4 of 5 thought this review was well written
In Flames are a band that have suffered from Metallica syndrome in my opinion. Early releases were kickass, with The Jester Race and Clayman being notable for kicking major ass, but lately, with the halfhearted Come Clarity, and the abysmal Soundtrack To Your Escape In Flames have been offering quite poor quality melodic death metal. However, this is an early In Flames release. So how does it rank amongst the classics of melodeath this band has produced?
Well, it's pretty hard to tell exactly where Colony lies, because as with every IF album, it's not quite the previous album, nor quite the next. Everything this band has done has taken a logical progression over the years, and although that progression (or regression) may not always have been critically received well, at least we cannot accuse the band of standing still. Neither did they stand still on this record, and it turns out it's quite a good album, despite having some unstandout tracks.
Especially the middle section of the record stands out in my opinion. Colony, Zombie Inc., Pallar Anders Visa and Coerced Coexistence form the heart of a climax of sorts. The band progressively builds up and loses steam through the album. Opener Embody the Invisible never quite struck me as awesome, I find it to be lacklustre for an opening track. Especially since with the kickass songs that they have produced as openers (Jotun, Moonshield, Bullet Ride), this kind of pales in comparison. It just doesn't have that kick. Although it's still classic IF, with the riffing and solos, it's just... not that good.
Ordinary Story is already a lot better, but Anders' vocals kind of ruin the song from becoming really great instead of just merely good. One reason why I can never enjoy any In Flames album as a whole is because at some point or other, the vocals start to work on my bloody nerves. He can pull it off, as he shows on Colony, Zombie Inc. and Coerced Coexistence... but sometimes, Anders sounds like he's been kicked in the nuts once too often.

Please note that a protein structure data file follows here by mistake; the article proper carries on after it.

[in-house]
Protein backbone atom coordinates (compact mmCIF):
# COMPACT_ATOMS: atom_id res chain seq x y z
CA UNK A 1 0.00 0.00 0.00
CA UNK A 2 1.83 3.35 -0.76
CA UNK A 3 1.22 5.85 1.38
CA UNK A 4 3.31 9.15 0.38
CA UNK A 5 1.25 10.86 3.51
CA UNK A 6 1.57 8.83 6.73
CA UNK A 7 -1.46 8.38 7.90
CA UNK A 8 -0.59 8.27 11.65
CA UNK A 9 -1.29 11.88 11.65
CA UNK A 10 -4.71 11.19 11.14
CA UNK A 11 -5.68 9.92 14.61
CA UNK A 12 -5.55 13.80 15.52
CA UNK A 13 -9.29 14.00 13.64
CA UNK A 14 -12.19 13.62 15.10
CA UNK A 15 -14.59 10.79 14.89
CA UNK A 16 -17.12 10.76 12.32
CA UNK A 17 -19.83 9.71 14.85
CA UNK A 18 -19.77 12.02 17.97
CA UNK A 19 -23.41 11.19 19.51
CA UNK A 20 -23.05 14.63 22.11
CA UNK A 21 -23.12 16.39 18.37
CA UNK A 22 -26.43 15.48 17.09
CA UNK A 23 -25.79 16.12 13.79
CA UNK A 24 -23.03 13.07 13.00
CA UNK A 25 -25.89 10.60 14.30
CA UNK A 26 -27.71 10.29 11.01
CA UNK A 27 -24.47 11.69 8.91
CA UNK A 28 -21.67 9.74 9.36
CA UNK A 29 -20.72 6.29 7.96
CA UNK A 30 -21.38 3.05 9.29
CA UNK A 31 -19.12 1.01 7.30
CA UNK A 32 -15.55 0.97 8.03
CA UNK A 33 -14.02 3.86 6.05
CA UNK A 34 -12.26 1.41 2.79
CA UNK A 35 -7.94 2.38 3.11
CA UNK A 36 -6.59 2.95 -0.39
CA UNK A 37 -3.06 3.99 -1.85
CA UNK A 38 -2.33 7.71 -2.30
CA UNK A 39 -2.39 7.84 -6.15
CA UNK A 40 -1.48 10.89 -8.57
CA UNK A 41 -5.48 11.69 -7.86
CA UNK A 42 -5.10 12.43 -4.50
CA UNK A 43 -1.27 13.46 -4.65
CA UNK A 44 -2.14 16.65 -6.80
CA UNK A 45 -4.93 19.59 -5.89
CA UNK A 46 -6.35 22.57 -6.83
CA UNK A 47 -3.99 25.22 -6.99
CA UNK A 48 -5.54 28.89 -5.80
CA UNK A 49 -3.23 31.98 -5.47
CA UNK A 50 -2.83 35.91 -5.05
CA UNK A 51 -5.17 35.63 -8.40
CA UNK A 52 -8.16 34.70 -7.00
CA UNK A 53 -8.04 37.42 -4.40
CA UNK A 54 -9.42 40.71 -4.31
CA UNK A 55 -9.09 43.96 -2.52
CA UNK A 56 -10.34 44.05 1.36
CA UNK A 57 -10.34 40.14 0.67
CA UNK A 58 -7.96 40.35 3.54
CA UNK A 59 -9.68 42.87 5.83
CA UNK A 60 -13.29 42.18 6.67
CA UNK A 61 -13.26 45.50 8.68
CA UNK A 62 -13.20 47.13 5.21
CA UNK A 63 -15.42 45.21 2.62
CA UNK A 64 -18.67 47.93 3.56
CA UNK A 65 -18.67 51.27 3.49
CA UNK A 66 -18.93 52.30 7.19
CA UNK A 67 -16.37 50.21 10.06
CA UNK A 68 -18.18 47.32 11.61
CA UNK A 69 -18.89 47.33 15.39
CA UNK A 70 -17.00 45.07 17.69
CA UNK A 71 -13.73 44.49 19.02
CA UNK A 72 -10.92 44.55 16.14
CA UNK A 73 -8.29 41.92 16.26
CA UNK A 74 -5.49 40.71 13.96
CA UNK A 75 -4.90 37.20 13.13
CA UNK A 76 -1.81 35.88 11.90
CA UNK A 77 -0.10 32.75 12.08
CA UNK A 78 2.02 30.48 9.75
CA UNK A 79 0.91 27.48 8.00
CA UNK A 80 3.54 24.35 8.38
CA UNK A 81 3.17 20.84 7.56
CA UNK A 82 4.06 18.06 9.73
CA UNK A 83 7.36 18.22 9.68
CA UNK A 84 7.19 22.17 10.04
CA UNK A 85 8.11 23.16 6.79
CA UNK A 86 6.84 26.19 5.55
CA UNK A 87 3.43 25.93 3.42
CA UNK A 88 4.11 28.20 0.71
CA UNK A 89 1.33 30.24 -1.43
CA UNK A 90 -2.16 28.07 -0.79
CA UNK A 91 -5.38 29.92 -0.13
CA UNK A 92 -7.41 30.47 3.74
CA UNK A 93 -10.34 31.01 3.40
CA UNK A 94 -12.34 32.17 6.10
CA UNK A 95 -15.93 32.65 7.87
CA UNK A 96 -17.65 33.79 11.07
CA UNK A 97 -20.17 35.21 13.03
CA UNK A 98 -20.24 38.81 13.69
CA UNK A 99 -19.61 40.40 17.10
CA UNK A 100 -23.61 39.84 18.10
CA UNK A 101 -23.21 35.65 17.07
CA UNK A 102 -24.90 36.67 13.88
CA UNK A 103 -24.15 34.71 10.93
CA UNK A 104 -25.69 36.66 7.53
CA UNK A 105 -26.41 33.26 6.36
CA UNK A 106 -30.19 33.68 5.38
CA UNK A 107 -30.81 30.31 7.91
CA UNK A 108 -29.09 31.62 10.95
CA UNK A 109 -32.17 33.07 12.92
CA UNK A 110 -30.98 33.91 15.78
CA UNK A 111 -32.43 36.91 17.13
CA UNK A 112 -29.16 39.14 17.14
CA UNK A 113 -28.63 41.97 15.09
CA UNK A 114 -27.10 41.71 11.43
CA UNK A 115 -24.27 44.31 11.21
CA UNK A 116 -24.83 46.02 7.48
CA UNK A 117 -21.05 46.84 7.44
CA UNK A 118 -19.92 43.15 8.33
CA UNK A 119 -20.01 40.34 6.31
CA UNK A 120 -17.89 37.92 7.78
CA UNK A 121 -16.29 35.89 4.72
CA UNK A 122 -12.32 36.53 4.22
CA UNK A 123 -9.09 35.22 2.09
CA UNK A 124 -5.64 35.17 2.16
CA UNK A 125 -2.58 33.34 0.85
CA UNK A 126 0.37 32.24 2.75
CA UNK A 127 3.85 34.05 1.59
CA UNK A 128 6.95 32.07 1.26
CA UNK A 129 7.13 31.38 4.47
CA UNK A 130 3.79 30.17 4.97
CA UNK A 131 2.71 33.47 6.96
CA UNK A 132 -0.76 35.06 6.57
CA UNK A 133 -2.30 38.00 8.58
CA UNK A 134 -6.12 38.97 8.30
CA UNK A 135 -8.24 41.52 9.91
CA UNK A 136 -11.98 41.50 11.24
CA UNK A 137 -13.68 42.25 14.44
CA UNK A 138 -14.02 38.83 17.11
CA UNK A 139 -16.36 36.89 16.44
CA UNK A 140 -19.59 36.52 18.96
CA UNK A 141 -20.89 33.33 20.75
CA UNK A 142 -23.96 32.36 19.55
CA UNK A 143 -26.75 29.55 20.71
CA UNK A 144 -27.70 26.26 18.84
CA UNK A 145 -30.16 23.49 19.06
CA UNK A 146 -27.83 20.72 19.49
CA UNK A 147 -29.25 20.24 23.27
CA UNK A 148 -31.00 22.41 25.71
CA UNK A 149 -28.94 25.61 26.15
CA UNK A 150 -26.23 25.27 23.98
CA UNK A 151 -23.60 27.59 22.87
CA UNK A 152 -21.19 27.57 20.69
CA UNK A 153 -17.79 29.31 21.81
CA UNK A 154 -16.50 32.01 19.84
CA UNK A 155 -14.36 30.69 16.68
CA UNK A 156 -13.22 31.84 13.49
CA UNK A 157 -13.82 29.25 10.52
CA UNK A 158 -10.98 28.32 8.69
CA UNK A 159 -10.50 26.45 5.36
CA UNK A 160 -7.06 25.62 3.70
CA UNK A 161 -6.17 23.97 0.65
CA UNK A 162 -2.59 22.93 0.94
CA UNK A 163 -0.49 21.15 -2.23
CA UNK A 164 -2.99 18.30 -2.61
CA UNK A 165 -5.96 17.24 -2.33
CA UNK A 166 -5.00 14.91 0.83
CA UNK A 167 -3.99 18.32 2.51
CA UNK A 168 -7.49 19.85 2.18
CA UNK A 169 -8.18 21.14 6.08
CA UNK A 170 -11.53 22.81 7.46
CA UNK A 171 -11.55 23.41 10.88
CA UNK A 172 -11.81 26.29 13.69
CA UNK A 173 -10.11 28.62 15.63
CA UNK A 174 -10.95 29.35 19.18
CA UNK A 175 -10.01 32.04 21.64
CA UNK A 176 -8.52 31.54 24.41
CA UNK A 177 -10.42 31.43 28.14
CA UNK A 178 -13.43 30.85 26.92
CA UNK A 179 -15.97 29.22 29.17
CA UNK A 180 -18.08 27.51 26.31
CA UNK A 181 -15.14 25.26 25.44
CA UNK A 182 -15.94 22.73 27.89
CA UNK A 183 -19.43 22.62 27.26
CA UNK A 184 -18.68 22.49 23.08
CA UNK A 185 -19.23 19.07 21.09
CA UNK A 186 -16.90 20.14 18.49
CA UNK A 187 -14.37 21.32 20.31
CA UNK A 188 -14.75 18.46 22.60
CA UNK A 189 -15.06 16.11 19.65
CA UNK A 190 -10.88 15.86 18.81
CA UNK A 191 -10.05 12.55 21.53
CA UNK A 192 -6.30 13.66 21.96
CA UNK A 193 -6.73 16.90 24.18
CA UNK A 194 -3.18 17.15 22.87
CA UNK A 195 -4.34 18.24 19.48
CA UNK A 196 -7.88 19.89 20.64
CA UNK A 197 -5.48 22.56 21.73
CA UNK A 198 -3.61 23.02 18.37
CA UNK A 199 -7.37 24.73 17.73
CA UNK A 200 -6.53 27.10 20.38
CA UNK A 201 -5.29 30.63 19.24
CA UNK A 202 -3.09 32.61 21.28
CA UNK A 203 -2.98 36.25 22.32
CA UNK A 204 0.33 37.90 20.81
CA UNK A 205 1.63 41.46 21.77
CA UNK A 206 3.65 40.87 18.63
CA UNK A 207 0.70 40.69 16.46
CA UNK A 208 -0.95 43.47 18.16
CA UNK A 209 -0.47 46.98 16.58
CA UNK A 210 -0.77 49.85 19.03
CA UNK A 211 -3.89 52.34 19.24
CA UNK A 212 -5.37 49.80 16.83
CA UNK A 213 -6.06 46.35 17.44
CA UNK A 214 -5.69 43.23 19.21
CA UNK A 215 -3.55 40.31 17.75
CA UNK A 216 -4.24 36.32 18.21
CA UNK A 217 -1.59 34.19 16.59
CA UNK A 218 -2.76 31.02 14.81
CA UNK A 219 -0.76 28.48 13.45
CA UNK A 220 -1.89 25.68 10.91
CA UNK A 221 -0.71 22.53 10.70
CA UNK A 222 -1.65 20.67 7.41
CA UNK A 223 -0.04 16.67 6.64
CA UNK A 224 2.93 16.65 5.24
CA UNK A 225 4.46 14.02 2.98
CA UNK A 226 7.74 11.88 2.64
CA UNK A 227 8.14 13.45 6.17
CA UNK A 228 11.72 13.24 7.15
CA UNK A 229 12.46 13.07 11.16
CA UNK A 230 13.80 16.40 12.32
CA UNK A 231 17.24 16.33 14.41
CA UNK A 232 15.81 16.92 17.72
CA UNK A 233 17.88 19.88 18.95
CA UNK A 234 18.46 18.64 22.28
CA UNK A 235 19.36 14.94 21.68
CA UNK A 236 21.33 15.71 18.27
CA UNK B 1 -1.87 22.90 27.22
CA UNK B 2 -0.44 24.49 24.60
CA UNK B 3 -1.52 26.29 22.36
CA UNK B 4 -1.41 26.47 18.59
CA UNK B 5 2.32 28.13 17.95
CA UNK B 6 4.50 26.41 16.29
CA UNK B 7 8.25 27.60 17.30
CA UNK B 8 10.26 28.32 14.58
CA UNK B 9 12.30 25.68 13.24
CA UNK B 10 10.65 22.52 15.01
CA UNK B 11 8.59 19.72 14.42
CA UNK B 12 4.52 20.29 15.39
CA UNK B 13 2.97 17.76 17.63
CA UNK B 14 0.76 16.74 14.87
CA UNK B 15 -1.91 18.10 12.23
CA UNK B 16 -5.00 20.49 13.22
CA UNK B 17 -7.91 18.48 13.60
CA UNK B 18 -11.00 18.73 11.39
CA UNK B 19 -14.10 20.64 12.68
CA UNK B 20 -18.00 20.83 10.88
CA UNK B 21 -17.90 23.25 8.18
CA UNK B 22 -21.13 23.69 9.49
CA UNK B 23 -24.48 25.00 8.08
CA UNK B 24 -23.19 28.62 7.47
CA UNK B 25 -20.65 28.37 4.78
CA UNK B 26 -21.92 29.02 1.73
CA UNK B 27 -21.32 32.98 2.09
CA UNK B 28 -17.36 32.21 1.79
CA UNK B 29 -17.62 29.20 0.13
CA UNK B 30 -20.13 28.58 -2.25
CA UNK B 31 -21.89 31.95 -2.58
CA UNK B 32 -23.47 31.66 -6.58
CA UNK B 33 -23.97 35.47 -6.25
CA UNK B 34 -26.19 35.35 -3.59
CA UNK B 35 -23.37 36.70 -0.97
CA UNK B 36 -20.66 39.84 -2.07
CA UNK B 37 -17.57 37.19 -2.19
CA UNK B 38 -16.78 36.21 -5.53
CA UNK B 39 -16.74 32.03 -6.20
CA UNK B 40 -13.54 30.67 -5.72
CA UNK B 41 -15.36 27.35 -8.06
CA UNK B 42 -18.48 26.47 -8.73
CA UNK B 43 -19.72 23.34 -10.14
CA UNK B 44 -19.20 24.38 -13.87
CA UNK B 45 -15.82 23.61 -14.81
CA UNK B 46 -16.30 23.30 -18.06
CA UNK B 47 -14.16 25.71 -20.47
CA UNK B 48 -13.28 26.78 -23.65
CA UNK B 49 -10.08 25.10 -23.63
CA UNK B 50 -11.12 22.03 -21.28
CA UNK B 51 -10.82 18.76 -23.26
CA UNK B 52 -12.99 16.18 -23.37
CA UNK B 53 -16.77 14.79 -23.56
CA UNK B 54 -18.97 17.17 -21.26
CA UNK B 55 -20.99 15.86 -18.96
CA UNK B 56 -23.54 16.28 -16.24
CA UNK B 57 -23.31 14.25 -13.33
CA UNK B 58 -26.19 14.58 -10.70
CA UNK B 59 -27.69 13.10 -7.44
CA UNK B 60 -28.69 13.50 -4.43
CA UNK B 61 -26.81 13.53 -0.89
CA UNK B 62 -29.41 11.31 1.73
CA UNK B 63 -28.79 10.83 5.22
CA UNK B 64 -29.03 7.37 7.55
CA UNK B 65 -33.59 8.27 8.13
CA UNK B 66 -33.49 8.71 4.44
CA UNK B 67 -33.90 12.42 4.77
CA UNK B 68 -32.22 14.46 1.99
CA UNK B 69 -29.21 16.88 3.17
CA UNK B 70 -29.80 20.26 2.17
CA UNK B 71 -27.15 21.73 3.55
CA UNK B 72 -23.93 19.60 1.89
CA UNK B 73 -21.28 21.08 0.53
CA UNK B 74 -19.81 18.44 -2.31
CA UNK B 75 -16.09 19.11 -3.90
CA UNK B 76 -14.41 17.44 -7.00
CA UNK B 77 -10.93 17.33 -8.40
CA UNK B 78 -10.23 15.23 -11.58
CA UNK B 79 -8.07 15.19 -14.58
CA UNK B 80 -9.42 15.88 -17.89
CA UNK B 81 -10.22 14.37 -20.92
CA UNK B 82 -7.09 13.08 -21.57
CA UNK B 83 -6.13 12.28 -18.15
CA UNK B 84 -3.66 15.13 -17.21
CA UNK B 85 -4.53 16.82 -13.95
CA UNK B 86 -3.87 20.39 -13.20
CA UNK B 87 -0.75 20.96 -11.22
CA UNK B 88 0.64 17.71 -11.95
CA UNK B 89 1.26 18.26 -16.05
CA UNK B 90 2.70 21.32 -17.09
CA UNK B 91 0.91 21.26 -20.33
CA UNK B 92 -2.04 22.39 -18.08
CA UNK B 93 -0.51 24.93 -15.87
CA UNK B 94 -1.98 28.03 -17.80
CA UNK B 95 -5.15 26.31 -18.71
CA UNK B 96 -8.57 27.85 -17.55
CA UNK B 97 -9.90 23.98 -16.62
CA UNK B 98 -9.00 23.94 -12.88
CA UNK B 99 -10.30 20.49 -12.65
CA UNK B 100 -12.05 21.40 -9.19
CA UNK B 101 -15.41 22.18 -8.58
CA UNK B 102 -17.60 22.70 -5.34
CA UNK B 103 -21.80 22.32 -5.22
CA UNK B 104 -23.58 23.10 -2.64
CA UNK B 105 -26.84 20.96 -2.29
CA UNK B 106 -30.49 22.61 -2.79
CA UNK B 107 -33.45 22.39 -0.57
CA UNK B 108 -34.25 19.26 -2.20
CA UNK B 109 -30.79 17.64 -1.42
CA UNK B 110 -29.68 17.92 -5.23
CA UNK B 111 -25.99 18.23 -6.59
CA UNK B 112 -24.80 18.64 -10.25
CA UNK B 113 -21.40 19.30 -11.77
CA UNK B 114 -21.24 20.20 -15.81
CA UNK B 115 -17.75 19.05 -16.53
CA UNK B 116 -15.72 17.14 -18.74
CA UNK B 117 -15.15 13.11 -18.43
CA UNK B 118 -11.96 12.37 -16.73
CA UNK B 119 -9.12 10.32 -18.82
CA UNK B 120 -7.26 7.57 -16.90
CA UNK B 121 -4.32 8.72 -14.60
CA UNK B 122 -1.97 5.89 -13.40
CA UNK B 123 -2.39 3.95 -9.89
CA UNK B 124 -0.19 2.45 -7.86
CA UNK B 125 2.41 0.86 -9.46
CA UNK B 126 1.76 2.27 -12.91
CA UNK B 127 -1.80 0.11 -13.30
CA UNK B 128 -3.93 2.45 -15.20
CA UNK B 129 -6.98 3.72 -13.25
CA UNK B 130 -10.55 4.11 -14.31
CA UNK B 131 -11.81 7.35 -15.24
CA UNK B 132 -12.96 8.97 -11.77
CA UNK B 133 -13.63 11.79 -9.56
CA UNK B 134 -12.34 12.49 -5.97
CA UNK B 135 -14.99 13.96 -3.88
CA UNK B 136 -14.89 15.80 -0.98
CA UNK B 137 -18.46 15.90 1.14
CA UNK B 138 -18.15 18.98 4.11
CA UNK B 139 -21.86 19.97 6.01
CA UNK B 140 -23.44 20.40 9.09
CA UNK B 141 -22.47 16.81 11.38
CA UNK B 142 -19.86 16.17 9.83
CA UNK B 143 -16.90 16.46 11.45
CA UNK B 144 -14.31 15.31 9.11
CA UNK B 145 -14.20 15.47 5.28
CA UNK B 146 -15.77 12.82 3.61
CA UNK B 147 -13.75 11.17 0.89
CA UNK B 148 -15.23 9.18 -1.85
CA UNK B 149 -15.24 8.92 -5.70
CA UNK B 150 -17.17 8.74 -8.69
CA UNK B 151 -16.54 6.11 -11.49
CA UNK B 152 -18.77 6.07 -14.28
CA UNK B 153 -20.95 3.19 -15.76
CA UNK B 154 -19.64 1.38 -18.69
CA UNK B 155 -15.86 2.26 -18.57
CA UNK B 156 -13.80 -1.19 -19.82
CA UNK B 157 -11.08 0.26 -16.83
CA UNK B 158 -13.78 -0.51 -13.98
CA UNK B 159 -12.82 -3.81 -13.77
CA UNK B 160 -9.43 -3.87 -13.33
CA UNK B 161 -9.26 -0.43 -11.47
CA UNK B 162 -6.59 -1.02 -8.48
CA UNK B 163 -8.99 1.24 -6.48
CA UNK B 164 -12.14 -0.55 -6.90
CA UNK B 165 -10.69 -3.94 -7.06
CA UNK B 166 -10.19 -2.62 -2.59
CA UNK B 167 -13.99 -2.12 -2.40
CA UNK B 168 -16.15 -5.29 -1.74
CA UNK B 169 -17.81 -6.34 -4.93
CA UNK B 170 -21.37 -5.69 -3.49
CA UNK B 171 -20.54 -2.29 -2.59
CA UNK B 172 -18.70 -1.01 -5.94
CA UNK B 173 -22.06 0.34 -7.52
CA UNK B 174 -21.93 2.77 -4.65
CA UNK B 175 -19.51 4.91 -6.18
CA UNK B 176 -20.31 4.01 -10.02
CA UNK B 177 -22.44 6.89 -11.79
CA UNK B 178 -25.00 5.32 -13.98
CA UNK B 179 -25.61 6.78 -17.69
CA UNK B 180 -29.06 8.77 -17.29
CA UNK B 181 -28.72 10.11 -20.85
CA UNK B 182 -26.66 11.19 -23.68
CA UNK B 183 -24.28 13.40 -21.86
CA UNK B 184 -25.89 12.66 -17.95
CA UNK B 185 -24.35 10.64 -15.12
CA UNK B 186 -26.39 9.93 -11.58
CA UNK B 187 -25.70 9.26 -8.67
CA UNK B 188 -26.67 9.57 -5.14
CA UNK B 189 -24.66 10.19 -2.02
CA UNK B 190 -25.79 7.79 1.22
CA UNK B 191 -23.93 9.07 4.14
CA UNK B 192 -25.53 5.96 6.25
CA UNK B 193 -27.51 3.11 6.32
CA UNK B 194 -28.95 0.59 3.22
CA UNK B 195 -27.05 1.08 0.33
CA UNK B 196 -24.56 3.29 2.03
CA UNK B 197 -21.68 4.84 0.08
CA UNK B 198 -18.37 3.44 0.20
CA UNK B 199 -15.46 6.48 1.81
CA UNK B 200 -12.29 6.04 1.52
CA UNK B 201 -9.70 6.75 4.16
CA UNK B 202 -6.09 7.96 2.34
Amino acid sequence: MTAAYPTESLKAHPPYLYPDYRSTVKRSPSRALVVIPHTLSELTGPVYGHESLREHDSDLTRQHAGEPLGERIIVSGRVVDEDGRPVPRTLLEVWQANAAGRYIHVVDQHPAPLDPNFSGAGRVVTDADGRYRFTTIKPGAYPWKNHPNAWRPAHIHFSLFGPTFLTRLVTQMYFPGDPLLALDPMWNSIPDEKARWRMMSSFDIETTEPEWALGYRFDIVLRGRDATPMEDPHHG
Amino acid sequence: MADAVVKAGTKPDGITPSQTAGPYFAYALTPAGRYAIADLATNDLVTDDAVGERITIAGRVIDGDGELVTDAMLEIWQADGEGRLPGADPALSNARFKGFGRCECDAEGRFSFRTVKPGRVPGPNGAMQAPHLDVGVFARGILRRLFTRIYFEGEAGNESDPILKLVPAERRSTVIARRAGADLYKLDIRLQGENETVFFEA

However, despite these flaws, Colony has a fairly large amount of highlights. Pallar Anders Visa is an acoustic instrumental in the vein of The Jester's Dance and Whoracle, another excellent song that I really love (Isn't it a coincidence how all my favourite IF songs seem to exclude Anders?). Colony is brutal, melodic and heavy, a perfect standard In Flames song, just like they should do it. Zombie Inc. has a similar high quality star rating to it, the guitar flurries are memorable, the vocals aren't annoying, and it's just heavy and melodic, quality overall. Another classic In Flames track.
Scorn and Resin especially stand out because the guitar work is really good, although Jesper doesn't shred, his solos are nevertheless melodic and the rhythm guitars are evil and brutal. The guitars to me have been the defining aspect of this band. If the guitars here are not on fire, this band really floats nowhere, because although Daniel Svensson is a good drummer, the problem is that drums and bass do not carry songs in this band. Even if Daniel displays some ***ing awesome double bass fills, it needs some heavy riffing and solos or acoustic melodies to take it somewhere, and luckily, they are aplenty on this album, and they are especially important because Anders' vocals are quite a letdown. On here he isn't *that* bad, and hence the high star rating for this album, but I cannot emphasise enough how important Stromblad and Gelotte are to this band to ensure they put out some quality music.
The last three tracks I can't get into. Behind Space '99 is an adaptation of the Lunar Strain version, and it's just a standard IF track, nothing really special about it, although the updated version with better production sounds quite good. The last two tracks do especially nothing for me, I simply can't recall anything from them, or how they sound... if that's the case with me, it usually means they're quite forgettable and the album closes in a very mediocre way.
Overall, there are enough tracks on here to make the disc worth a listen. The especially strong middle section ensures that this album floats above the rest of the drabble that In Flames has managed to create in recent years. It's not the best record they ever put out, but it's good enough, and it was a logical next step in the musical evolution of the band. Overall it's quite a good disc, but it's just not up there. It simply can't touch The Jester Race. But hey, at least it's a ***load better than Soundtrack To Your Escape, am I right? Check this disc out if you're a fan of the band and the genre especially.